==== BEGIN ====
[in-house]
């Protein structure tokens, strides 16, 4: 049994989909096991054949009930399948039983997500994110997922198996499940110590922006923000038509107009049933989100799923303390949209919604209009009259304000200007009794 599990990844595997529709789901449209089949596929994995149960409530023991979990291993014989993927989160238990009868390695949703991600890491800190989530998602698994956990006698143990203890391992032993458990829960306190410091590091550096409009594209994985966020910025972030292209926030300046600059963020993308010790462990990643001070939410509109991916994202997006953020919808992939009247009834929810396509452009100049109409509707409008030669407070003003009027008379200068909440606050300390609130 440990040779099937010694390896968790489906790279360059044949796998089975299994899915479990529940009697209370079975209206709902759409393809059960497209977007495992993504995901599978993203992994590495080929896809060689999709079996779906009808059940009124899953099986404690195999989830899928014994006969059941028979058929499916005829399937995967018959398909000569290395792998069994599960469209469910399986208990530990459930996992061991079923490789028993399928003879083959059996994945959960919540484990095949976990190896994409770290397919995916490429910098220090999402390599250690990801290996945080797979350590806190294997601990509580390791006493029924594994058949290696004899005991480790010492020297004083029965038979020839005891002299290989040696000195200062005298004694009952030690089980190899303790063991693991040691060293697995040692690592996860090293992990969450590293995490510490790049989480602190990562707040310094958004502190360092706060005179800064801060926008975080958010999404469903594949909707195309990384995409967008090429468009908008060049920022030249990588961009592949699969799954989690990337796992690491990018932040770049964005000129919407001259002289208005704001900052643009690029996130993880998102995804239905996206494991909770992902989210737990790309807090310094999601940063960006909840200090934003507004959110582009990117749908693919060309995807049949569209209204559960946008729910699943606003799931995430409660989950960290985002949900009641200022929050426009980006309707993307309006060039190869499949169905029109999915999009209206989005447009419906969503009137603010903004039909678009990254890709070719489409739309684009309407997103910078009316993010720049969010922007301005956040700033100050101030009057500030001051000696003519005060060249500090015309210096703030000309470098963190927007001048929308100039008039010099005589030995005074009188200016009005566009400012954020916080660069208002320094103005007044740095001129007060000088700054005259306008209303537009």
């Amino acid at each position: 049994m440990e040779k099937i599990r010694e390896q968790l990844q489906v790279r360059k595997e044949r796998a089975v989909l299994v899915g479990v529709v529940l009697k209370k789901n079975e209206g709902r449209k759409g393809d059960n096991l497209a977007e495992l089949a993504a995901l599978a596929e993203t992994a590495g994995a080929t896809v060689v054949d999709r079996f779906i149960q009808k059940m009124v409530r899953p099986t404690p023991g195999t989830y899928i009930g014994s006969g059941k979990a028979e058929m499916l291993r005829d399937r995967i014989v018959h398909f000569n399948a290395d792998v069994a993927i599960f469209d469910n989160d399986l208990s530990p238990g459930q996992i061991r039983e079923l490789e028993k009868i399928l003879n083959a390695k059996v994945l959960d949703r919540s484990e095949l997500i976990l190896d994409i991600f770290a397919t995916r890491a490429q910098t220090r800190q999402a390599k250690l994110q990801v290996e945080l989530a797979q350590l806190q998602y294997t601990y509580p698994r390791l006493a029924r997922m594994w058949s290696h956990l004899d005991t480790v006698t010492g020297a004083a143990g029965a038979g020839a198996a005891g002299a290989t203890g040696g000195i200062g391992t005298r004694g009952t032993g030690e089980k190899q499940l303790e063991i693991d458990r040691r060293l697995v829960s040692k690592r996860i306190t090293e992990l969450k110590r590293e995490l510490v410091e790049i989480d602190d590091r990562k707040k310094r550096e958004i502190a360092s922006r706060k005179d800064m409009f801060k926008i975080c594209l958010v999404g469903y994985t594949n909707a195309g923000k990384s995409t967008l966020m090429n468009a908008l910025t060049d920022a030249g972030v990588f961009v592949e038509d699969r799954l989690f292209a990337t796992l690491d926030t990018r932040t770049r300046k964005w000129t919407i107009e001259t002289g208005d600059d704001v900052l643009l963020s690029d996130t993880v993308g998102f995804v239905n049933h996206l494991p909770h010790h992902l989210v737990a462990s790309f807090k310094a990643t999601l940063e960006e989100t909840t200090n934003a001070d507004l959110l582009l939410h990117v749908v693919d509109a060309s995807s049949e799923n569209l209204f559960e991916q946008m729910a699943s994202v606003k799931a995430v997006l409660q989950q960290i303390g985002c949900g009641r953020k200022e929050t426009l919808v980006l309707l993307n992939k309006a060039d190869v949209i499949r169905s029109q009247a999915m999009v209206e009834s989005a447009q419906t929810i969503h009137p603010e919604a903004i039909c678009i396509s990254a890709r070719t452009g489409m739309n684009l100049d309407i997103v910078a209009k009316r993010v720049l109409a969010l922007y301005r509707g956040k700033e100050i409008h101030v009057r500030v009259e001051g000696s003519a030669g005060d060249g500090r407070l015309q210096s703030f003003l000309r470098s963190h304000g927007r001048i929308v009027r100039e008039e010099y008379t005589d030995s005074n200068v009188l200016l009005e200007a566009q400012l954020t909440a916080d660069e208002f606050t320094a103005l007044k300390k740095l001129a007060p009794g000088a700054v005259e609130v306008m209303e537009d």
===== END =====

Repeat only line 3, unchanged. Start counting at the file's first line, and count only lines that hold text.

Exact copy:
């Amino acid at each position: 049994m440990e040779k099937i599990r010694e390896q968790l990844q489906v790279r360059k595997e044949r796998a089975v989909l299994v899915g479990v529709v529940l009697k209370k789901n079975e209206g709902r449209k759409g393809d059960n096991l497209a977007e495992l089949a993504a995901l599978a596929e993203t992994a590495g994995a080929t896809v060689v054949d999709r079996f779906i149960q009808k059940m009124v409530r899953p099986t404690p023991g195999t989830y899928i009930g014994s006969g059941k979990a028979e058929m499916l291993r005829d399937r995967i014989v018959h398909f000569n399948a290395d792998v069994a993927i599960f469209d469910n989160d399986l208990s530990p238990g459930q996992i061991r039983e079923l490789e028993k009868i399928l003879n083959a390695k059996v994945l959960d949703r919540s484990e095949l997500i976990l190896d994409i991600f770290a397919t995916r890491a490429q910098t220090r800190q999402a390599k250690l994110q990801v290996e945080l989530a797979q350590l806190q998602y294997t601990y509580p698994r390791l006493a029924r997922m594994w058949s290696h956990l004899d005991t480790v006698t010492g020297a004083a143990g029965a038979g020839a198996a005891g002299a290989t203890g040696g000195i200062g391992t005298r004694g009952t032993g030690e089980k190899q499940l303790e063991i693991d458990r040691r060293l697995v829960s040692k690592r996860i306190t090293e992990l969450k110590r590293e995490l510490v410091e790049i989480d602190d590091r990562k707040k310094r550096e958004i502190a360092s922006r706060k005179d800064m409009f801060k926008i975080c594209l958010v999404g469903y994985t594949n909707a195309g923000k990384s995409t967008l966020m090429n468009a908008l910025t060049d920022a030249g972030v990588f961009v592949e038509d699969r799954l989690f292209a990337t796992l690491d926030t990018r932040t770049r300046k964005w000129t919407i107009e001259t002289g208005d600059d704001v900052l643009l963020s690029d996130t993880v993308g998102f995804v239905n049933h996206l494991p909770h010790h992902l989210v737990a462990s790309f807090k310094a990643t999601l940063e960006e989100t909840t200090n934003a001070d507004l959110l582009l939410h990117v749908v693919d509109a060309s995807s049949e799923n569209l209204f559960e991916q946008m729910a699943s994202v606003k799931a995430v997006l409660q989950q960290i303390g985002c949900g009641r953020k200022e929050t426009l919808v980006l309707l993307n992939k309006a060039d190869v949209i499949r169905s029109q009247a999915m999009v209206e009834s989005a447009q419906t929810i969503h009137p603010e919604a903004i039909c678009i396509s990254a890709r070719t452009g489409m739309n684009l100049d309407i997103v910078a209009k009316r993010v720049l109409a969010l922007y301005r509707g956040k700033e100050i409008h101030v009057r500030v009259e001051g000696s003519a030669g005060d060249g500090r407070l015309q210096s703030f003003l000309r470098s963190h304000g927007r001048i929308v009027r100039e008039e010099y008379t005589d030995s005074n200068v009188l200016l009005e200007a566009q400012l954020t909440a916080d660069e208002f606050t320094a103005l007044k300390k740095l001129a007060p009794g000088a700054v005259e609130v306008m209303e537009d």